RESEARCH INVOLVING EMBRYOS BILL 2002: Consideration in Detail
Mr CADMAN (Mitchell) (9.21 p.m.) —I refer to clause 25(2)(d)(ii) in the section of the bill dealing with exempt uses:
(ii) the use forms part of diagnostic investigations conducted in connection with the assisted reproductive technology treatment of the woman for whom the excess ART embryo was created;
That says that the production of an embryo and the diagnostic investigations associated with that embryo are exempt from any penalty, provided it is investigated in connection with assisted reproductive technology treatment of the woman for whom the embryo was created. My colleague the member for Sturt has added the words `any necessary' because the original proposal does not say `any necessary diagnostic investigations'.
The Attorney-General has presented a case saying that he considers that this narrows the process to a point where a peer review process might be necessary to carry out diagnostic work. I would hope that peer review is necessary in a whole range of medical procedures, particularly when they apply to embryos. I cannot see what the objection is to narrowing the proposal. Unless the Attorney-General goes into further detail, I cannot understand how anything can be designed in order to object to this other than to favour the proposals of scientists who want to go beyond what is reasonable. Peer review is part of science. Something cannot be said to be achieved by scientists unless there is a proper peer review process.
The diagnostic investigations that may be necessary in connection with reproductive technology for the treatment of women are an essential part of the whole process. The amendment seeks to limit it to any necessary diagnostic investigations, not any unnecessary investigations. Surely the Attorney-General is not proposing that, by leaving these words out, we should imply that any unnecessary treatment be allowed. Is that what he means by leaving this out—that any unnecessary diagnostic treatment should be allowed? It seems to imply that.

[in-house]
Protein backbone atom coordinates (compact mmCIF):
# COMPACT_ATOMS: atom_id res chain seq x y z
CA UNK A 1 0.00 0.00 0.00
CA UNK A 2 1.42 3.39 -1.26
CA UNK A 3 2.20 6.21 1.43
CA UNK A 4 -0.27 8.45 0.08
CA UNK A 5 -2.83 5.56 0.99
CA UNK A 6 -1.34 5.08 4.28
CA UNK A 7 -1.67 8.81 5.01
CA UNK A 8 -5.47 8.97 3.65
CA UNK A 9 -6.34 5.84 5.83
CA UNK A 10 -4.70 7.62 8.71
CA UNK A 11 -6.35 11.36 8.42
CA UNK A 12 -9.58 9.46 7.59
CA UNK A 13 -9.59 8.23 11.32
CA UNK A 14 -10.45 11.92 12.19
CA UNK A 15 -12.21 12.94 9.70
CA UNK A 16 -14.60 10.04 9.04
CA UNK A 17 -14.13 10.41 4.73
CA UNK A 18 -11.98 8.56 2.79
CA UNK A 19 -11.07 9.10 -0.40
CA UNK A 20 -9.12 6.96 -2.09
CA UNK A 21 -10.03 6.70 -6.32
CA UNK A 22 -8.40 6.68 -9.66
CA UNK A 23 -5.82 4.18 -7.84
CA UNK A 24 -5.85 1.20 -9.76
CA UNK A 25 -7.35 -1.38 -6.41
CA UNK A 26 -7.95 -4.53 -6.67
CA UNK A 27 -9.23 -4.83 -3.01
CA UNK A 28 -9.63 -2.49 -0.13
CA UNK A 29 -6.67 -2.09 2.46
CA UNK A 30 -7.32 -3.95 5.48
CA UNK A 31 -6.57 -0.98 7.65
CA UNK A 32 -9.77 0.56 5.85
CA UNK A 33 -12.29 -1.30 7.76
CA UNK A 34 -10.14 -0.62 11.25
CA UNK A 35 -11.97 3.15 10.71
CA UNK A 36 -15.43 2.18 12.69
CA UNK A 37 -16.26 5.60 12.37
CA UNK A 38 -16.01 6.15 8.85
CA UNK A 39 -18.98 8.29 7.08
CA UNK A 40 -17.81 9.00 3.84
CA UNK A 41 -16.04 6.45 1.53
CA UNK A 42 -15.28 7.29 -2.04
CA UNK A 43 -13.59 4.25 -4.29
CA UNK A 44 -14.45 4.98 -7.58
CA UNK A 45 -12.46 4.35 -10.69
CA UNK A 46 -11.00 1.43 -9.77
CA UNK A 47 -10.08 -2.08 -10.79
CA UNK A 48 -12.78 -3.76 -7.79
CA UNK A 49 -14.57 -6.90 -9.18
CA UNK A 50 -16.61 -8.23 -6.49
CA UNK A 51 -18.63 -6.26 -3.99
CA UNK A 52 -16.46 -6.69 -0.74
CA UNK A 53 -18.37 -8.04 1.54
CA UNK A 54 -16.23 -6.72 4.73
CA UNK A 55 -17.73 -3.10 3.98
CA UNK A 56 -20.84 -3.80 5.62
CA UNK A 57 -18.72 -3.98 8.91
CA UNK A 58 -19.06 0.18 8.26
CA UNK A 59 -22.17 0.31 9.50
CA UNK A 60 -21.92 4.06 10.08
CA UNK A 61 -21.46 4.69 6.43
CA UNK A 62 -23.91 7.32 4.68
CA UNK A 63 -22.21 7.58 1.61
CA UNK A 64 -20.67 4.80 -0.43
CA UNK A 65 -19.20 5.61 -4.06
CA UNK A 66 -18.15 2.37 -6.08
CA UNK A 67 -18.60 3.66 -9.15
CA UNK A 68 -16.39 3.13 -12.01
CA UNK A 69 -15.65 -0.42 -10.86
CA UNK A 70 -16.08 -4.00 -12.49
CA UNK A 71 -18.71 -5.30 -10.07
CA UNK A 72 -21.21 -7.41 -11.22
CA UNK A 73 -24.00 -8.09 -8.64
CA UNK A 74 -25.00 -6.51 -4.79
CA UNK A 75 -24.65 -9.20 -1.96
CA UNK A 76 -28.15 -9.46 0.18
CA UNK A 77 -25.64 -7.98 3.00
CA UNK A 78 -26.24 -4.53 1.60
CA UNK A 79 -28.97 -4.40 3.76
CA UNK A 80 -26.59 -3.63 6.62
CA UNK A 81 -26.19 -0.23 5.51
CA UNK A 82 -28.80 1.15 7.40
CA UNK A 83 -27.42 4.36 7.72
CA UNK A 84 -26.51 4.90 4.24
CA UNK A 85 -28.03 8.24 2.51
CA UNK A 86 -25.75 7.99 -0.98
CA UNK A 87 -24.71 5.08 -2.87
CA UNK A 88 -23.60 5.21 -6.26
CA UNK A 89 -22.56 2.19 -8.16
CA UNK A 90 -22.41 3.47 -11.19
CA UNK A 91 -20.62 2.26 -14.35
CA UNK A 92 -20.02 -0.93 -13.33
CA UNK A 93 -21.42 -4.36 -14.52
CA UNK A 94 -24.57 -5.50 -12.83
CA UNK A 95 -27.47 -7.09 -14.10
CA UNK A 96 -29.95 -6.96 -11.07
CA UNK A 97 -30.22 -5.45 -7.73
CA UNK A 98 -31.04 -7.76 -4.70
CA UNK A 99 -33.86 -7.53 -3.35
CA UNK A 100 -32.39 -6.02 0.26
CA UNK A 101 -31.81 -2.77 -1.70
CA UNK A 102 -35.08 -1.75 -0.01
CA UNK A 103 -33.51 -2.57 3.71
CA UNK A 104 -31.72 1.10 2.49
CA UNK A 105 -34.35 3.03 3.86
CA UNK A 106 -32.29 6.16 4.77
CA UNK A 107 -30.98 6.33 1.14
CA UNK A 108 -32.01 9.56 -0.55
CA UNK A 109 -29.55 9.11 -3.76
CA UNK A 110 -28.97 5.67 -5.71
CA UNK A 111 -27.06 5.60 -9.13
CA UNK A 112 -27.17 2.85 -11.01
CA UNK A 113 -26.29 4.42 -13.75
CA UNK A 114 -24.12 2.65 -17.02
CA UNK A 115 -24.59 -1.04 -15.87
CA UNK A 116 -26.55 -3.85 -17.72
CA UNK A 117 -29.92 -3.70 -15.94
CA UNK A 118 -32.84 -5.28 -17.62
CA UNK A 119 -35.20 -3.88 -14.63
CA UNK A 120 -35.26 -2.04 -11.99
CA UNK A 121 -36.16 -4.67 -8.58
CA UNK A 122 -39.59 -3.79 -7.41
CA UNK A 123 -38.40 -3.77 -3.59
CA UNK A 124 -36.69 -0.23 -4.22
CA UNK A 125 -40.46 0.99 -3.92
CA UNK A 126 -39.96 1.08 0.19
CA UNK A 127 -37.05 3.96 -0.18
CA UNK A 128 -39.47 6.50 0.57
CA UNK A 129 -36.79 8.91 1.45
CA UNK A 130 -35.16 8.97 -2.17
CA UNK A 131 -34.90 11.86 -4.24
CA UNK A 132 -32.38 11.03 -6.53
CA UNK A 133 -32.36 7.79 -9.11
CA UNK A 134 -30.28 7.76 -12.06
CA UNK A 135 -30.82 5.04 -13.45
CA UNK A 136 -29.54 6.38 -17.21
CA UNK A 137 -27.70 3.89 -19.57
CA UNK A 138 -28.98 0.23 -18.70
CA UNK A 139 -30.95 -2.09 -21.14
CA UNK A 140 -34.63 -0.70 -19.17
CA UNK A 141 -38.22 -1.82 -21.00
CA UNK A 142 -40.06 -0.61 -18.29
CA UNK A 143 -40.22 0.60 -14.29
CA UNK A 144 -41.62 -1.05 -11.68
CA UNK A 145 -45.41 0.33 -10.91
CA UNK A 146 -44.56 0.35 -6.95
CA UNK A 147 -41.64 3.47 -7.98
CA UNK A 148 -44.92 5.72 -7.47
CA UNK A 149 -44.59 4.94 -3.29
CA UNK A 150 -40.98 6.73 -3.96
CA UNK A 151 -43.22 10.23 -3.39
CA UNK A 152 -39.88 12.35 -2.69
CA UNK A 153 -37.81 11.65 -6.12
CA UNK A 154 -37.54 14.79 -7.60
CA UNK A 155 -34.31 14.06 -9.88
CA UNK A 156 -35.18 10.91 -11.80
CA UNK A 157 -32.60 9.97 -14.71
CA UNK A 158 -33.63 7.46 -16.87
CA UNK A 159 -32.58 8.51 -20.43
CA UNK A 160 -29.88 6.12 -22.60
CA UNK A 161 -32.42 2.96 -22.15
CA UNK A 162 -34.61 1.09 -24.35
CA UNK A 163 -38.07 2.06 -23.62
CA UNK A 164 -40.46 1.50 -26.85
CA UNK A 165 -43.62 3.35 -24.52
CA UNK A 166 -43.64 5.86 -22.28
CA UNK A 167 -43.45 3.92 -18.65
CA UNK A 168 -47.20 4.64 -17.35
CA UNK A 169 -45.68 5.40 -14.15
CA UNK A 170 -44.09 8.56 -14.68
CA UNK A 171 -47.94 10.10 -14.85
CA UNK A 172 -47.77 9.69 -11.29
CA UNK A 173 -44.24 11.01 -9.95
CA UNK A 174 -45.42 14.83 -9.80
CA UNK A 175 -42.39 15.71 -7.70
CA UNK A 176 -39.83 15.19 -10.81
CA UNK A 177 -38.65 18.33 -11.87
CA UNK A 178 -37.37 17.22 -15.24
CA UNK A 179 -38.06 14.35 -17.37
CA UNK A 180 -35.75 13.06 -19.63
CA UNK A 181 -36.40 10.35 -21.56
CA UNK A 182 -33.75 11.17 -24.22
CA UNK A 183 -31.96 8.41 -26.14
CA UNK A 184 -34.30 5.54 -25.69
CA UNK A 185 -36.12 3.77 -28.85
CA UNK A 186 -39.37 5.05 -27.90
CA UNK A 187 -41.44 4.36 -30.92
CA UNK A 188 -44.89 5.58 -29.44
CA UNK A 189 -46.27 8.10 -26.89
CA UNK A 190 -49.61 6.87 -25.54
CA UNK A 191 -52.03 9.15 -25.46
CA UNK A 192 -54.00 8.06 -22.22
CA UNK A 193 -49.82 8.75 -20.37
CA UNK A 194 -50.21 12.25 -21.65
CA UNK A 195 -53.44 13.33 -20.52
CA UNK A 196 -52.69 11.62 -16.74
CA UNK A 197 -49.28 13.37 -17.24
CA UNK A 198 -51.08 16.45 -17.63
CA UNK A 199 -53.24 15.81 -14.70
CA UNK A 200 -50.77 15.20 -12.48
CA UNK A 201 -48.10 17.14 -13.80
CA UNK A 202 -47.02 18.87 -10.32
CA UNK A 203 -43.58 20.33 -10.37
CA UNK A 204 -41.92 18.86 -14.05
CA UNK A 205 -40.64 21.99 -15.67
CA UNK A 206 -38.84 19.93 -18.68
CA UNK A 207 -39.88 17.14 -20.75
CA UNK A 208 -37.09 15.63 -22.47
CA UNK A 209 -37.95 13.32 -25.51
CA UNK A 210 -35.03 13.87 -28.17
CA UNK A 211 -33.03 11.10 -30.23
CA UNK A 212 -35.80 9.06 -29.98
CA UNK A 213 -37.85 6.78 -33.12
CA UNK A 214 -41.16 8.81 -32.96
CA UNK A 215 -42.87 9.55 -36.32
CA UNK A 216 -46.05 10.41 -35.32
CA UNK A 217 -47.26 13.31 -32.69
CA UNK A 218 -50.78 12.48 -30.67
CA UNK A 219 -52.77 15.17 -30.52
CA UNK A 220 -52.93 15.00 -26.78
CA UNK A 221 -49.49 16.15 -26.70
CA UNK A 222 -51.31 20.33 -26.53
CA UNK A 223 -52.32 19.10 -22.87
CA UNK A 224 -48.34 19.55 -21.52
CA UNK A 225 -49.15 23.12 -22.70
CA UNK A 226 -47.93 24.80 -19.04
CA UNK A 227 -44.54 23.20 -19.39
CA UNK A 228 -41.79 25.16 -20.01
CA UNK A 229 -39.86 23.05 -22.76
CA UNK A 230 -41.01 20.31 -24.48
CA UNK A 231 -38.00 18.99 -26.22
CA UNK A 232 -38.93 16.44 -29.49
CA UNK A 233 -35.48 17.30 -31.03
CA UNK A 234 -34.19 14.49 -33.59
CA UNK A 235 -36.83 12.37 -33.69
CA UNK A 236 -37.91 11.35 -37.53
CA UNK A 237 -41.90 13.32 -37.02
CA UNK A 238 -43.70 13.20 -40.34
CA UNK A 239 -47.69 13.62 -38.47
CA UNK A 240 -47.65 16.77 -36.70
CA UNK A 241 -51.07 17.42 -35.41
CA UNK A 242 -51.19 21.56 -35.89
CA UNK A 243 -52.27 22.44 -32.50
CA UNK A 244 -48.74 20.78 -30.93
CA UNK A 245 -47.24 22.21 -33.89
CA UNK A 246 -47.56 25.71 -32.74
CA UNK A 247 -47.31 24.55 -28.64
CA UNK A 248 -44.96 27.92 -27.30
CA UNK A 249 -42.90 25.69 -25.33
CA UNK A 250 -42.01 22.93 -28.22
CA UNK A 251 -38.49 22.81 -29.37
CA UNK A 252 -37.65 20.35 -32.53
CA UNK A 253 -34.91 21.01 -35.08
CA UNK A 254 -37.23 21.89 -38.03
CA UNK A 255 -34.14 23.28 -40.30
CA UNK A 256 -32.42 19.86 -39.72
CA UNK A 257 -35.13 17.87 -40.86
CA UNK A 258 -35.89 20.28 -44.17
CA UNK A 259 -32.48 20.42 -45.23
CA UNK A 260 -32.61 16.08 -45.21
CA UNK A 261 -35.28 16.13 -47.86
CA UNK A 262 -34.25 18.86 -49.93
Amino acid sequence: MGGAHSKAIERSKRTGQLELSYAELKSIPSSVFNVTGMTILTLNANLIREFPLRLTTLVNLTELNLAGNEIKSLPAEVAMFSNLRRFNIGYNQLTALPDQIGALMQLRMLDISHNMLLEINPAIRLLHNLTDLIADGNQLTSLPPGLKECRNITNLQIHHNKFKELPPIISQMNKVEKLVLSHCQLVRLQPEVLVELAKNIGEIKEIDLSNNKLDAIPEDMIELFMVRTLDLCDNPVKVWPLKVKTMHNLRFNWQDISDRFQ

In an article in the Stem Cell Report entitled `Advances in alternatives to embryonic stem cell research', Professor Alan Trounson is reported as saying that his view was that `there are at least three or four other alternatives that are more attractive already' than therapeutic cloning. The intention and the motivation are there among the scientists. We have explored that fully. I fail to understand the Attorney-General's insistence that, by implication, any unnecessary diagnostic investigations may be conducted. Necessary or unnecessary—there does not seem to be any boundary in this proposal. So, if I understand what is being said, he is saying that any necessary or any unnecessary investigations are allowed; it is up to the person doing the diagnostic work. They do not have to be reviewed, they have approval to do the diagnostic work and then they do not have to prove whether it was necessary or not.
Why shouldn't they have to prove that the diagnostic work is necessary? Surely, in this area, it must be demonstrated that the diagnostic work is necessary. I cannot express myself more strongly or more clearly than to say that those who do not wish to support this amendment either live in a world of legal expertise where the practice of science is unfamiliar to them or are aware of practices that scientists want to undertake and approve of them. It is one or the other, because both unnecessary and necessary diagnostic work can continue with no peer review and at the whim of the scientists. (Time expired)
Author: Alan Cadman MP
Source: House Hansard - 24/9/02
Release Date: 29 Sep 2002